Is it Easy Being Green?

My daily adventures in attempting an environmentally-friendly lifestyle

Living Sustainably is Just Fine February 21, 2009

Filed under: sustainability — isgreeneasy @ 9:46 pm
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Last night I went to the Chicago Cultural Center to see writer Doug Fine speak about his experiences in living locally and sustainably over the past few years. In his book, Farewell, My Subaru, Fine documents his often comical and unpredictable efforts to set up a sustainable life on his Funky Butte Ranch in New Mexico. Although entertainingly self-deprecating, Fine has accomplished a great deal: he installed solar panels which supply all of the power (except the stove, but he’s working on that) and warm his water, planted a huge vegetable garden, started raising goats (which sound adorable and incorrigible) and chickens (which are unstoppable egg machines) and converted his truck to diesel (which uses old KFC cooking oil).

Doug's goat Nico loves the saxophone. www.dougfine.com

Doug\’s goat Nico loves the saxophone. http://www.dougfine.com

His is such a great story, not only because the way he shares it is so enjoyable, but also because he’s basically a regular guy (he strongly stresses this) trying to live a good life. The other thing that impressed me about him was that he emphasizes not giving up the “American” lifestyle, or basically all the the wonderful conveniences and pleasures we have. This really spoke to me, as I feel exactly the same way. Only, I’m not about to go off the grid in New Mexico (as much as I like to occasionally fantasize about that). Here’s how Fine describes Farewell, My Subaru:

This ia a book of carbon-neutral carnage, about my attempts to kick oil while still living like an American. Farewell, My Subaru is the account of everything that can go wrong (and then right) when a regular guy tries to get oil out of his life. It details, among other embarrassing (but, my editor insists, inspiring) realities: coyotes eating my chickens, my near-death due to clumsiness during solar panel installation, and my suffering from Extreme Munchies thanks to the exhaust of my new carbon-neutral, vegetable oil-powered R.O.A.T. (Ridiculously Oversized American Truck). Hence the title of the book – I had to ditch the ol’ reliable Subaru in favor of a diesel. But for all the mishaps, I have reduced my electric bill by 80% and no longer need gas stations to drive. All while keeping my Netflix, my Internet, my fridge, washing machine, and most of all, my booming subwoofers.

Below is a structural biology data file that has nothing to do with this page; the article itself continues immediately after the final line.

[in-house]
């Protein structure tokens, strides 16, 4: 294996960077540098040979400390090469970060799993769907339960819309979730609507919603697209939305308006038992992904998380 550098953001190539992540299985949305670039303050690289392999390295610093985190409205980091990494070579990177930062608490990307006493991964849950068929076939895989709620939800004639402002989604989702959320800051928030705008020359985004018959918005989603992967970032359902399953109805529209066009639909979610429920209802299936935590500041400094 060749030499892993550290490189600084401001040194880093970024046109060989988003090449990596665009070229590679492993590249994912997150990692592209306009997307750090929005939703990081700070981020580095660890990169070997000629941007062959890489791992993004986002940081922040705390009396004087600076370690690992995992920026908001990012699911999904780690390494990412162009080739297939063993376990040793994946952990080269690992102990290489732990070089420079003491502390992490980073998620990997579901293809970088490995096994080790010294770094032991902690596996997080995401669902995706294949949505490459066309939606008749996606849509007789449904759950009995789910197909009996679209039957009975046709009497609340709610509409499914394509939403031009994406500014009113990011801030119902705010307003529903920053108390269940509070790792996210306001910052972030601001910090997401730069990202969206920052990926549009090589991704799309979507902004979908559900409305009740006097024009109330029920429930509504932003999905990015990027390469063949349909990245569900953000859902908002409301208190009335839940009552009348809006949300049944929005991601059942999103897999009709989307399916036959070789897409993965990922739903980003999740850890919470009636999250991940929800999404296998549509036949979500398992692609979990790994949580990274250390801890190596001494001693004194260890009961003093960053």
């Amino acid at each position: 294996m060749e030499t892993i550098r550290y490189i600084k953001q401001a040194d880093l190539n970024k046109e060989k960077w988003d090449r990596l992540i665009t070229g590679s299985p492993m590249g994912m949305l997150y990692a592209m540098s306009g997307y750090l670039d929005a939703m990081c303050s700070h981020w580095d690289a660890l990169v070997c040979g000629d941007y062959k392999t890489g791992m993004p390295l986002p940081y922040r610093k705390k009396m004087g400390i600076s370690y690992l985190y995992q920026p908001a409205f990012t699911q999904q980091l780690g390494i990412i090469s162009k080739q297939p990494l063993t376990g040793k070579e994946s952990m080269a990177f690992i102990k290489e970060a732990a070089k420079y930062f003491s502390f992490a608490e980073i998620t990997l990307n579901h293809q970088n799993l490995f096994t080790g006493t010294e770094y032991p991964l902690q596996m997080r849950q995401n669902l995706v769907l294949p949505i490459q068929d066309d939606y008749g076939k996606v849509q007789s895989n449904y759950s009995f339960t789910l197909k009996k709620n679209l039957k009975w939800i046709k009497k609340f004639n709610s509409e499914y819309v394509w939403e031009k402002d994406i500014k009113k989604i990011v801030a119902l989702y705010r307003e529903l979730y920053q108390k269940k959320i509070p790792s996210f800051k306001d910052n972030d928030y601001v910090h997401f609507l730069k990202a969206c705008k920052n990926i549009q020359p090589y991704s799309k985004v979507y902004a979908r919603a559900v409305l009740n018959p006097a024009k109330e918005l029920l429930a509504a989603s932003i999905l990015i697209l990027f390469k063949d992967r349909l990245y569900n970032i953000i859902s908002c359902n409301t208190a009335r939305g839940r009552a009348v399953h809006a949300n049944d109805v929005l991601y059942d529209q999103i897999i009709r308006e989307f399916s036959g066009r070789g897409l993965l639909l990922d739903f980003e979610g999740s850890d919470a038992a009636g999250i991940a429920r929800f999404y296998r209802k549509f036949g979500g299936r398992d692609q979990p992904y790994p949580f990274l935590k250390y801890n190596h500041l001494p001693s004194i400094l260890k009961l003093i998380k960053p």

I love it. And Fine clearly doesn’t just want to live this life; he wants to teach and inspire others to take steps, even if they’re small steps. He says, “I’d rather see 200 million people take first steps back from heedless growth and consumption than a few thousand take radical steps.”

Although the things he’s doing personally can seem daunting to the rest of us who aren’t willing to, say, climb on the roof to sweep snow off of the solar panels, the intention and the message are clear: we’re all in this together. And we can do it with humor, humility and grace.

One more quote that I really like from his blog:

Can a regular American kick his addiction to oil and live more locally while still dancing to thumping subwoofers and not looking like a refugee from a Rainbow Gathering? Not that there’s anything wrong with Rainbow Gatherings. But in 2007 and 2008, natty dreads and push-started VW buses aren’t going to convince a Soccer Mom in a minivan in Duluth to actually explore lifestyle options that don’t kill The Planet and everything on it.

And check out the video that introduces the story told in Farewell, My Subaru:

Oh, and have I mentioned I want chickens? You can have up to four in the city of Chicago. I’m not sure about the ordinance on goats yet.

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Beautiful Green Thing February 18, 2009

The other day I was feeling a lack of green inspiration. It’s probably because I’m deep into my first winter in Chicago and it’s getting a bit old. I’ve been fantasizing about lush grass and trees, the soothing sound of a creek, the chirping of birds. Sigh. It can feel tedious to live green when you can’t see any green.